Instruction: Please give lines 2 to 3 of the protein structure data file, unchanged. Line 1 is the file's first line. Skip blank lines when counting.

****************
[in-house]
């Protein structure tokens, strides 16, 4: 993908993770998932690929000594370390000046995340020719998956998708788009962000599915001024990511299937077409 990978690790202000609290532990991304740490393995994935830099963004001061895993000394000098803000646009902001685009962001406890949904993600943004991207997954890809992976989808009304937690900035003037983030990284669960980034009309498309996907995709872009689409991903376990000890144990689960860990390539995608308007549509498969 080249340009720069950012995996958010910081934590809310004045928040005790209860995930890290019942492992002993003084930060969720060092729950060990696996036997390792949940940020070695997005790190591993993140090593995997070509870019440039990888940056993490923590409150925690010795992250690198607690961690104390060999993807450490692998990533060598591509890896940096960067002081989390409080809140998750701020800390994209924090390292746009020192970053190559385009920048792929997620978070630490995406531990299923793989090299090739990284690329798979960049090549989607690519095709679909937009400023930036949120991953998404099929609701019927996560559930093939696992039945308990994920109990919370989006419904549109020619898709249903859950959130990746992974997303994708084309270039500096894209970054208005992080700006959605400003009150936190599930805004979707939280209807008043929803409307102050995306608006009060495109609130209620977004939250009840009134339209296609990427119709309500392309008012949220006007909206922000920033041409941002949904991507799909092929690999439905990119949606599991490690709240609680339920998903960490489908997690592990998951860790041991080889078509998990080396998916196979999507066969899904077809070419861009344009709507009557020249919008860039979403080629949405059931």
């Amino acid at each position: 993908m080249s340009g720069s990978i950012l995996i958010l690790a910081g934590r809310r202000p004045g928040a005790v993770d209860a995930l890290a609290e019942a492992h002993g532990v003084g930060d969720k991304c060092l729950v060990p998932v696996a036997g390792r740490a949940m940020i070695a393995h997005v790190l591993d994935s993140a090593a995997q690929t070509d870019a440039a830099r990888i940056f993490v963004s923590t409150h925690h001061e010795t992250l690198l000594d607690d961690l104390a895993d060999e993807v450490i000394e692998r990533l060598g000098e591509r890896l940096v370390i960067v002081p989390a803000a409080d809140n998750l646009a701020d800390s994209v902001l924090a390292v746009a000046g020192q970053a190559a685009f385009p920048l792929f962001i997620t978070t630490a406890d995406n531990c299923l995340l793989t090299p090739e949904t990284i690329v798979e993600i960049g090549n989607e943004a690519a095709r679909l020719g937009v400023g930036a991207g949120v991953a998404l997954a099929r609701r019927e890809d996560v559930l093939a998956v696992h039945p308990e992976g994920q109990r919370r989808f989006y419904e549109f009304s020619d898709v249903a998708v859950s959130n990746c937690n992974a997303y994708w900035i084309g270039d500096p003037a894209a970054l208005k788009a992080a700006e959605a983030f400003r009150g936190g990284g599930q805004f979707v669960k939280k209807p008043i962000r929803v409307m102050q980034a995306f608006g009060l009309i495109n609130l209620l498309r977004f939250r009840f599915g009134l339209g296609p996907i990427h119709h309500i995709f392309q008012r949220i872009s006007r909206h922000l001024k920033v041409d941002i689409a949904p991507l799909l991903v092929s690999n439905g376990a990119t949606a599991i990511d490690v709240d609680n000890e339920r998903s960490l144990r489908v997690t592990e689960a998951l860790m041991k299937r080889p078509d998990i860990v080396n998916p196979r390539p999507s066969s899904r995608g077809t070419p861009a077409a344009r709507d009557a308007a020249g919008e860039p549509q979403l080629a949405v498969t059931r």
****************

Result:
């Protein structure tokens, strides 16, 4: 993908993770998932690929000594370390000046995340020719998956998708788009962000599915001024990511299937077409 990978690790202000609290532990991304740490393995994935830099963004001061895993000394000098803000646009902001685009962001406890949904993600943004991207997954890809992976989808009304937690900035003037983030990284669960980034009309498309996907995709872009689409991903376990000890144990689960860990390539995608308007549509498969 080249340009720069950012995996958010910081934590809310004045928040005790209860995930890290019942492992002993003084930060969720060092729950060990696996036997390792949940940020070695997005790190591993993140090593995997070509870019440039990888940056993490923590409150925690010795992250690198607690961690104390060999993807450490692998990533060598591509890896940096960067002081989390409080809140998750701020800390994209924090390292746009020192970053190559385009920048792929997620978070630490995406531990299923793989090299090739990284690329798979960049090549989607690519095709679909937009400023930036949120991953998404099929609701019927996560559930093939696992039945308990994920109990919370989006419904549109020619898709249903859950959130990746992974997303994708084309270039500096894209970054208005992080700006959605400003009150936190599930805004979707939280209807008043929803409307102050995306608006009060495109609130209620977004939250009840009134339209296609990427119709309500392309008012949220006007909206922000920033041409941002949904991507799909092929690999439905990119949606599991490690709240609680339920998903960490489908997690592990998951860790041991080889078509998990080396998916196979999507066969899904077809070419861009344009709507009557020249919008860039979403080629949405059931």
């Amino acid at each position: 993908m080249s340009g720069s990978i950012l995996i958010l690790a910081g934590r809310r202000p004045g928040a005790v993770d209860a995930l890290a609290e019942a492992h002993g532990v003084g930060d969720k991304c060092l729950v060990p998932v696996a036997g390792r740490a949940m940020i070695a393995h997005v790190l591993d994935s993140a090593a995997q690929t070509d870019a440039a830099r990888i940056f993490v963004s923590t409150h925690h001061e010795t992250l690198l000594d607690d961690l104390a895993d060999e993807v450490i000394e692998r990533l060598g000098e591509r890896l940096v370390i960067v002081p989390a803000a409080d809140n998750l646009a701020d800390s994209v902001l924090a390292v746009a000046g020192q970053a190559a685009f385009p920048l792929f962001i997620t978070t630490a406890d995406n531990c299923l995340l793989t090299p090739e949904t990284i690329v798979e993600i960049g090549n989607e943004a690519a095709r679909l020719g937009v400023g930036a991207g949120v991953a998404l997954a099929r609701r019927e890809d996560v559930l093939a998956v696992h039945p308990e992976g994920q109990r919370r989808f989006y419904e549109f009304s020619d898709v249903a998708v859950s959130n990746c937690n992974a997303y994708w900035i084309g270039d500096p003037a894209a970054l208005k788009a992080a700006e959605a983030f400003r009150g936190g990284g599930q805004f979707v669960k939280k209807p008043i962000r929803v409307m102050q980034a995306f608006g009060l009309i495109n609130l209620l498309r977004f939250r009840f599915g009134l339209g296609p996907i990427h119709h309500i995709f392309q008012r949220i872009s006007r909206h922000l001024k920033v041409d941002i689409a949904p991507l799909l991903v092929s690999n439905g376990a990119t949606a599991i990511d490690v709240d609680n000890e339920r998903s960490l144990r489908v997690t592990e689960a998951l860790m041991k299937r080889p078509d998990i860990v080396n998916p196979r390539p999507s066969s899904r995608g077809t070419p861009a077409a344009r709507d009557a308007a020249g919008e860039p549509q979403l080629a949405v498969t059931r």